The Walking Dead: The Next To Die

 

Walking Dead season 6

*EDITOR’S NOTE: Major spoilers ahead

OK, we’re all still digesting the most recent episode of The Walking Dead and over what happened in it. But what happened is actually the norm for The Walking Dead, since major characters get killed off in the TV show (and comic book) all the time, so we should expect death. It doesn’t mean that we have to like it. OK, this is the last warning about spoilers before we get started.

quarry walkers

So, Glenn became the latest fatality in the walker-infested world of The Walking Dead. It shouldn’t come as a surprise given that he’s been dead for some time in the comic books. It’s just that we all expected Negan to come along and bash his head in, not fall into a swarm of hungry walkers. BTW, thank you Nick for being a coward til the end and taking out the one person who saw something in you.

Anyway, who’s the next one to die? Will it be fatalities from the comic books like Carol and Abraham or will it be someone who is still alive like Carl? Leaving out the Alexandrians, who we don’t care about, here are the main heroes from the TV version of The Walking Dead. What are the odds they’ll survive the zombie apocalypse?

rick mad
Rick Grimes: The main character in The Walking Dead, the story is told mainly from his point of view. Creator Robert Kirkman stated that the story will end when Rick dies, so he’s likely to last until the final episode. His hand, though, is another story and it’s already being foreshadowed.

darDaryl Dixon: If the show’s creators believe the fans’ declaration: If Daryl Dies, We Riot, then it would be a mistake to kill off the major original character in the show. Then again, what’s been going on with him lately? Most of the time he’s moody, wants to be by himself. Maybe he’ll be written out but not killed so he can come back for the special episodes.

Carol Peletier: The formerly abused carol disguise 2housewife has become the female version of Daryl: a complete badass. Robert Kirkman recently said that is the one character he refuses to kill off in the TV show because he loves how she has developed.

Michonne: This modern-day samurai just seems too tough to be killed off…or is she? Rest easy folks, odds are that she’s not going anywhere. She’s on a Daryl level of popularity ever since she was introduced in the comics.

michonne

Maggie Greene: The only surviving member introduced in season two and Glenn’s wife. She’s going to maggiehave some dark days ahead, lots of fodder for character development. It would be waste to then just kill her, but this is The Walking Dead. Also let’s consider the wild speculation that Glenn somehow survived (yeah, I know that would be far-fetched), suppose it’s true, what would be a greater tragedy than having him go home only to find out she died?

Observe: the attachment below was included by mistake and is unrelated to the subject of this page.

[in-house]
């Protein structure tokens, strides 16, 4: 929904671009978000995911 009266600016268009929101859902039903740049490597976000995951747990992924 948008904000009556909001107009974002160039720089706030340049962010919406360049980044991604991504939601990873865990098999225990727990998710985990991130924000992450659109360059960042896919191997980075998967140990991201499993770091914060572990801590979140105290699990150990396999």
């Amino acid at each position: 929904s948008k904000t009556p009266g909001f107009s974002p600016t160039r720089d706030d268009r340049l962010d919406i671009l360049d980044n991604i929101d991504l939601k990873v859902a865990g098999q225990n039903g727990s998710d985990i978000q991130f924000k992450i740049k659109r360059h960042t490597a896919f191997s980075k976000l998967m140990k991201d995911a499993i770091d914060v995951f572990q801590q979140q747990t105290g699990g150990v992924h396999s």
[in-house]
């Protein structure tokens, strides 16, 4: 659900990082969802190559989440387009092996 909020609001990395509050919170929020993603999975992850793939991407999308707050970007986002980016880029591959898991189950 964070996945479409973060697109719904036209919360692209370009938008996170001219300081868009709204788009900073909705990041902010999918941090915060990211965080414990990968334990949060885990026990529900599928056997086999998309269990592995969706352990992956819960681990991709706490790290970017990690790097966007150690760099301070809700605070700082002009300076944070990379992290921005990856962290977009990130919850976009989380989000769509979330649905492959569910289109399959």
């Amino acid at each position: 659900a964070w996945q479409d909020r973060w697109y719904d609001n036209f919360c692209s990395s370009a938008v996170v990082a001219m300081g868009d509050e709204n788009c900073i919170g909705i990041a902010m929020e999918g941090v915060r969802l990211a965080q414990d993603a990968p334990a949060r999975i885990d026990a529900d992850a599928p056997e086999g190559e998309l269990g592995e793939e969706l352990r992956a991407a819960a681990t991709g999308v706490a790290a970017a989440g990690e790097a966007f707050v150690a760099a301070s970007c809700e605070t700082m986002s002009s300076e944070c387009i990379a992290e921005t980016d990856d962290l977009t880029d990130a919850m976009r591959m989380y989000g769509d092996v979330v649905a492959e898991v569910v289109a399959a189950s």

carlCarl Grimes: Rick’s son has lost an eye and half his face in the comic books and he is a candidate for carrying the torch given his young age. But his infant sister who was killed in the comics is still alive. That means one of the Grimes kids has to die, and killing Carl would be a twist. Like with Rick Grimes, at the very least expect him to lose an eye. Having him waltz around with an eyepatch would be easier (and cheaper) to film than a missing hand.

sasha

Sasha: This lady has had a death wish in the second half of season five and who can blame her since her brother and lover died at that time. Now she seems to have snapped out of her funk. All the more reason to kill her off. Whenever someone on the show finds some peace then they’re history.

Abraham Ford: Killed in the comic books fighting Negan’s army, Abraham was always a bit crazy and this season he’s picked up Sasha’s reckless, suicidal verve. Ever since he found out that Eugene lied about having a walker cure, his life has lost meaning. Perfect candidate.

eugene abraham

Eugene Porter: This oddball is too goofy to be killed off. I predict doing so will touch off a firestorm on a Daryl level.

Rosita Espinosa: Abraham’s girlfriend hasn’t had much to do lately and is becoming a redshirt. Perhaps she bites it in the mid-season finale.

rosita tara

Tara Chamblers: She was originally part of the evil Governor’s group, but quickly realized her error and has become a staunch member of Rick’s group. Though her story is pretty interesting, and her friendship with Eugene is nice to watch, but she hasn’t caught on like Daryl or Carol. She may be next.

morgan fights walkers

Morgan Jones: The first dude Rick met when he woke up from his coma is a fan favorite given his badassery. But let’s be real here, his let’s-all-get-along attitude is costing the group. He’s in danger of being a liability, then don’t forget he’s already dead in the comics. Can anyone say Dead Man Walking?

T. Rod Jones

 

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Season Three Of The Walking Dead Concludes, Part II